20

The usual answer - $. Booster recovery was only marginally worth it for STS - once you witnessed how every screw and nut was taken apart, cleaned, and reassembled, you began to wonder why not just build a new one. That said, it is a wonderful thing for problem resolution if you get the hardware back to look at. Here are some pictures I took at the STS-...


19

Short answer, no. Falcon Heavy and SLS Blocks 1B and 2 aren't even in the same lifting capacity category. The former is a heavy lift LV and latter are super-heavy LV. There also seems to be an increasing interest in SLS from the various scientific communities, for example, this slide was shared during the recent MEPAG (Mars Exploration Program Analysis Group)...


19

What's the reason that they don't use the Delta Heavy for crewed flights to the Moon and beyond? The Delta IV Heavy isn't powerful enough to send Orion beyond low Earth orbit. Orion masses about 26.5 tons in its lunar-mission configuration, which is just within Delta Heavy's LEO launch capability. SLS is much more powerful, and can launch both Orion and a ...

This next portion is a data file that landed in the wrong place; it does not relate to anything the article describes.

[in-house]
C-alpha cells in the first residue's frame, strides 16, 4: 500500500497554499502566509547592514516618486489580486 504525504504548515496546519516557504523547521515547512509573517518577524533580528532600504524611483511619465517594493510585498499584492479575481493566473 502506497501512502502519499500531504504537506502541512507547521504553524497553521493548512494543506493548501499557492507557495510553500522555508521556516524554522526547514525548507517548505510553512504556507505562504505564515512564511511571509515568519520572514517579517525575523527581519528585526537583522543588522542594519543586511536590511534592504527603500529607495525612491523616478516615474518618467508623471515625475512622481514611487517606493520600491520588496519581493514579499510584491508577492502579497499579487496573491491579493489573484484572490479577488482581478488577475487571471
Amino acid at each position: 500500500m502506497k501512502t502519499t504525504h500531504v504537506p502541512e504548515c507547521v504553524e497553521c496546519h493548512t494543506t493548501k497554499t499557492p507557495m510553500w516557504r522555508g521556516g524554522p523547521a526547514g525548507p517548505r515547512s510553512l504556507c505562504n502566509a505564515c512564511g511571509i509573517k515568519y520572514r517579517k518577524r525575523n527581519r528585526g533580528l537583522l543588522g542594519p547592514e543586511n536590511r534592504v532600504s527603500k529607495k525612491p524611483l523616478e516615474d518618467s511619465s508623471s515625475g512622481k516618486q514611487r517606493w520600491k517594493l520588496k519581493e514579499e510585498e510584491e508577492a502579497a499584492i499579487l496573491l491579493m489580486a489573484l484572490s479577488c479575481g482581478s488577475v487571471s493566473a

16

SpaceX has decided that reusability is a critically important goal to keep long-term costs down, therefore they've designed in the ~15%-30% performance margin they need to achieve reusability (the lower figure for mid-Atlantic barge landing; the higher figure for boost-back to the launch site). Cost is critical for SpaceX because Falcon 9 has to compete ...


15

SRBs have a very high thrust to weight ratio, even if they have an only modest ISP. That makes it complementary with LH2/LOX systems that have a relatively low thrust. Early on acceleration is almost as important for over all efficiency as exhaust velocity. For the first few hundred m/s of $\Delta v$, a combined metric of ISP and propellant density, called ...


15

Eh, to begin with this statement isn't accurate. SpaceX ... has the same capabilities if not better? Falcon Heavy as stands can't replace SLS and launch Orion on the required orbit without significant modification. (and even if Falcon Heavy could launch Orion, it wouldn't be able to dual manifest Gateway modules) Dragon isn't comparable in capabilities to ...